Tax Extensions Explained: How to Avoid Late-Filing Penalties and Stress


Brendan Tuytel


Reviewed by


August 15, 2023

This article is Tax Professional approved


Every year, approximately 1 in 8 American taxpayers file for an extension. That’s millions of tax filers who need more time to finish their tax return.

It might feel like a bad thing to be late and file for an extension, but it’s actually incredibly common and easy to do.

If you’re thinking about filing for an extension and you’re worried about potential consequences, here’s what you need to know.

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What is a tax filing extension?

If you can’t file in time for your tax deadline, you likely qualify for a tax extension.

Tax extensions are a tool the IRS makes available to taxpayers who need more time to file their tax returns accurately. An approved extension application grants you an extra six months to get your taxes filed without accruing late filing penalties.

Filing for an extension is simple. If you have your information ready, an online extension application takes anywhere from 5-30 minutes depending on your filing type.

Is filing a tax extension bad?

Tax extensions are a very commonly used tool. In 2022, the IRS received around 19 million requests for extensions.

The IRS ultimately wants taxpayers to report accurate information. Tax extensions give businesses and individuals the necessary time to get everything in order and file correctly.

In some cases, business owners don’t get required forms in time to complete their personal tax return correctly. For example, S corporation members receive their Schedule K-1 forms after the business has filed their Form 1120S tax return.

Does filing for an extension increase the chances of an audit?

It’s a common misconception that an extension increases your chance of getting audited. This isn’t true. An extension doesn’t affect the likelihood of getting audited and the extra time spent ensuring your information is correct decreases the chance of an IRS audit.

Rushing through an extension and making a mistake is much more likely to trigger an audit. Giving yourself the extra six months does more to protect you than put you at risk.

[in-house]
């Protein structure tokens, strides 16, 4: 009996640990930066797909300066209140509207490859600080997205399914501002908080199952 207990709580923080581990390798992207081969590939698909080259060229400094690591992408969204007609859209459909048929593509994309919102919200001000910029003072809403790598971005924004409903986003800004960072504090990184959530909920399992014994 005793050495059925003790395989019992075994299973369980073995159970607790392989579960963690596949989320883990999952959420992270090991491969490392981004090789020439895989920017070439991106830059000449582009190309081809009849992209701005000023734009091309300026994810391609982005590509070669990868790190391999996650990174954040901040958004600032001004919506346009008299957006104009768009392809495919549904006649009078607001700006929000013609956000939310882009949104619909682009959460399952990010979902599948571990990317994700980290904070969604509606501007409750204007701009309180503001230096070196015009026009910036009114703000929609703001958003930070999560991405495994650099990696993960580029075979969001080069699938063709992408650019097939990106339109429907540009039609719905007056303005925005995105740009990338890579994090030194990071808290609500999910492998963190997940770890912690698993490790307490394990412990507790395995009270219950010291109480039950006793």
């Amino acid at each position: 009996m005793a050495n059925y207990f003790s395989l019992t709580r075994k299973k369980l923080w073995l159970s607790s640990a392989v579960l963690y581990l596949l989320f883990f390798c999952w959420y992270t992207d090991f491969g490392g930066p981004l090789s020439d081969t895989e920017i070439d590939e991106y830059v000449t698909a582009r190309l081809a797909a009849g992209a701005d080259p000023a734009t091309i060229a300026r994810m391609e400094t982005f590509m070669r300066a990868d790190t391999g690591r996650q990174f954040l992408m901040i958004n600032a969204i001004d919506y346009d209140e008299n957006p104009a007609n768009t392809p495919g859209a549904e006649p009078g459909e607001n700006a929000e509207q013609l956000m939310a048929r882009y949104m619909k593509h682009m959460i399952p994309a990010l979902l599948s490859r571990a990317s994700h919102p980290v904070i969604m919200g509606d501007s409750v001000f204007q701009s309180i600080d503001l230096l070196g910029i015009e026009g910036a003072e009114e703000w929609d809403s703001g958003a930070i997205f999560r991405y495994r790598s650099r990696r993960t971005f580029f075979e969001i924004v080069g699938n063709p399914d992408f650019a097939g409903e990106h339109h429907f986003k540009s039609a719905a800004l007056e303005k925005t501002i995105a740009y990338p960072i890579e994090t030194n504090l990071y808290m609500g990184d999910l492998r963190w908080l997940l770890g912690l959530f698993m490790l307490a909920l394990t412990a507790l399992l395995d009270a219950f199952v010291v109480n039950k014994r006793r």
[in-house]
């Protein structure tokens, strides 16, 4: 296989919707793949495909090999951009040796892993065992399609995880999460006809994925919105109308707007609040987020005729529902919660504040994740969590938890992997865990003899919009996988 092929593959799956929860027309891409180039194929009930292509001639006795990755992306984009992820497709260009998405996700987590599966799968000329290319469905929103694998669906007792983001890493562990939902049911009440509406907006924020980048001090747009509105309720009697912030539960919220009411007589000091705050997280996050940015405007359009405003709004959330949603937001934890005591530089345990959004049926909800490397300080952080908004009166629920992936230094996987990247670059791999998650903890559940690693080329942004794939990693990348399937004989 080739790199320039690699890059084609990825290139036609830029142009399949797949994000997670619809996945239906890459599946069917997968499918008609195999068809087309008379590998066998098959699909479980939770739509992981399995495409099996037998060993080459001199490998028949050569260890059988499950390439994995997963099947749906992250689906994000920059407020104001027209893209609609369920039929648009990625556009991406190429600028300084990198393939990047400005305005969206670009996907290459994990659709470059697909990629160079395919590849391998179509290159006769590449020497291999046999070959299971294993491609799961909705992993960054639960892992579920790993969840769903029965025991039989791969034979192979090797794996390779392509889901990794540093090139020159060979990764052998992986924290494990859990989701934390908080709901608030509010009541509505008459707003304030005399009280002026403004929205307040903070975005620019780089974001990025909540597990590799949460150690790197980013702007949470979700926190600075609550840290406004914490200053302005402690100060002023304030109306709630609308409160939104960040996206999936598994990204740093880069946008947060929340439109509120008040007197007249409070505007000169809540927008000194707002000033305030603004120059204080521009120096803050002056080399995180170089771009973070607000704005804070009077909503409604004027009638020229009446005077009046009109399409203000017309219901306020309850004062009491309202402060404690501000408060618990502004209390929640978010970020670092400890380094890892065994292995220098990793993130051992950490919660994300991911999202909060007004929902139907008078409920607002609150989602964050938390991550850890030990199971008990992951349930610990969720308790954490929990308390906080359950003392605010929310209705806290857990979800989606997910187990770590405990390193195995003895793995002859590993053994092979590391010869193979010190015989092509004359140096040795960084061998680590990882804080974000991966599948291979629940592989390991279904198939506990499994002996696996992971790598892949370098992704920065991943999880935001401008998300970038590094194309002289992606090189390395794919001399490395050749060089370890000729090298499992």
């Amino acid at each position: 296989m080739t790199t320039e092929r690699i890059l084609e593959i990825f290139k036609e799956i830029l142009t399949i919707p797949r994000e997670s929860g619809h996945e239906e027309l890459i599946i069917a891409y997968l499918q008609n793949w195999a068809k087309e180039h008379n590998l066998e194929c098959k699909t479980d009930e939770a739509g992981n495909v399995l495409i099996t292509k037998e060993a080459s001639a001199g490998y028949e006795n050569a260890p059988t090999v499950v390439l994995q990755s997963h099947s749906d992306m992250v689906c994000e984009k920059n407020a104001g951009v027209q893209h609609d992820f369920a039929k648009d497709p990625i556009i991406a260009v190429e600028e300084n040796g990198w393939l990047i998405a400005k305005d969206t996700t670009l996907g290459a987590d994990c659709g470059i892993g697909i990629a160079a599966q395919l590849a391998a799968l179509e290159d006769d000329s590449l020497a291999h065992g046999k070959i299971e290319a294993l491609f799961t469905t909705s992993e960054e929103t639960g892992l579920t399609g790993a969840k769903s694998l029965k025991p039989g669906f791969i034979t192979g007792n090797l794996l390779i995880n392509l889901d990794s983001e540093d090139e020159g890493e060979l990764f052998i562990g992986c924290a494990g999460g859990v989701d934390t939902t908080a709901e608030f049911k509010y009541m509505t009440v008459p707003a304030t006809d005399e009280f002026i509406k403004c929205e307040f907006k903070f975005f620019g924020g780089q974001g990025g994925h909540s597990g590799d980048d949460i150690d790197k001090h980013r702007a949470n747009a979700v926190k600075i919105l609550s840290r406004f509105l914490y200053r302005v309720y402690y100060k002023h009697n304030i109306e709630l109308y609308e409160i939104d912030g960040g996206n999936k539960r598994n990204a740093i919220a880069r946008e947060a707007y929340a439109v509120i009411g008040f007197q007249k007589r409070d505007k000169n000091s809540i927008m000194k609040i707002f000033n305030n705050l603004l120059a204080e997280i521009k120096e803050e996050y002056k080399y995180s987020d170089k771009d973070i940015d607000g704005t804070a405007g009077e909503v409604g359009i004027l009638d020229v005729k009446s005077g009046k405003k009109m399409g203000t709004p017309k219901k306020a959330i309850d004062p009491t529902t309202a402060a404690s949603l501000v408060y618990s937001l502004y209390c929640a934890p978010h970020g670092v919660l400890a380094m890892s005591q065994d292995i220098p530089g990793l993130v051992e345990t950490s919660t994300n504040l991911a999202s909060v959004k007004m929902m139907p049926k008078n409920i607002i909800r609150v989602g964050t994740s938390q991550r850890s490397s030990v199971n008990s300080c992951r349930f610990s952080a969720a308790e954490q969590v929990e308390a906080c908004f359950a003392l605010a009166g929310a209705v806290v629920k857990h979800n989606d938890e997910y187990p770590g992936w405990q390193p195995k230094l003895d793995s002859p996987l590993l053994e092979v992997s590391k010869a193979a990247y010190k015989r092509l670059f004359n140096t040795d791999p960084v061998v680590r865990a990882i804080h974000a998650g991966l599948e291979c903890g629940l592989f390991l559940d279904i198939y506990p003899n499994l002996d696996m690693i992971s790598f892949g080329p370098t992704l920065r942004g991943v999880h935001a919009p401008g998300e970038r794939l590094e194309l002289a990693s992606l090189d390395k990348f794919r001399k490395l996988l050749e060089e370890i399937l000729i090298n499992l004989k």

An extension for filing vs. paying

Filing for an extension extends the deadline for filing, but not for paying.

The IRS has two separate penalties for tax returns that accumulate monthly based on the owed amount: a late filing penalty of 5 per cent per month and a late payment penalty of 0.5% per month. The maximum penalty amount is 25 per cent of the amount owing.

The late payment penalty can be avoided by paying an estimated amount. If you make quarterly estimated payments, you’re already in the clear so long as you’re up-to-date.

If you don’t make quarterly estimated tax payments throughout the year, you must pay what you expect your owed amount to be and file for an extension before the April 15th deadline. Once you file your tax return, you’ll either pay the difference or get a refund if you overpaid.

Filing for an extension is a no-brainer if you’re worried about filing late. You’ll avoid a penalty of up to 25 per cent of the amount owing and buy some extra time to get your tax return in order.

This post is to be used for informational purposes only and does not constitute legal, business, or tax advice. Each person should consult his or her own attorney, business advisor, or tax advisor with respect to matters referenced in this post. Bench assumes no liability for actions taken in reliance upon the information contained herein.
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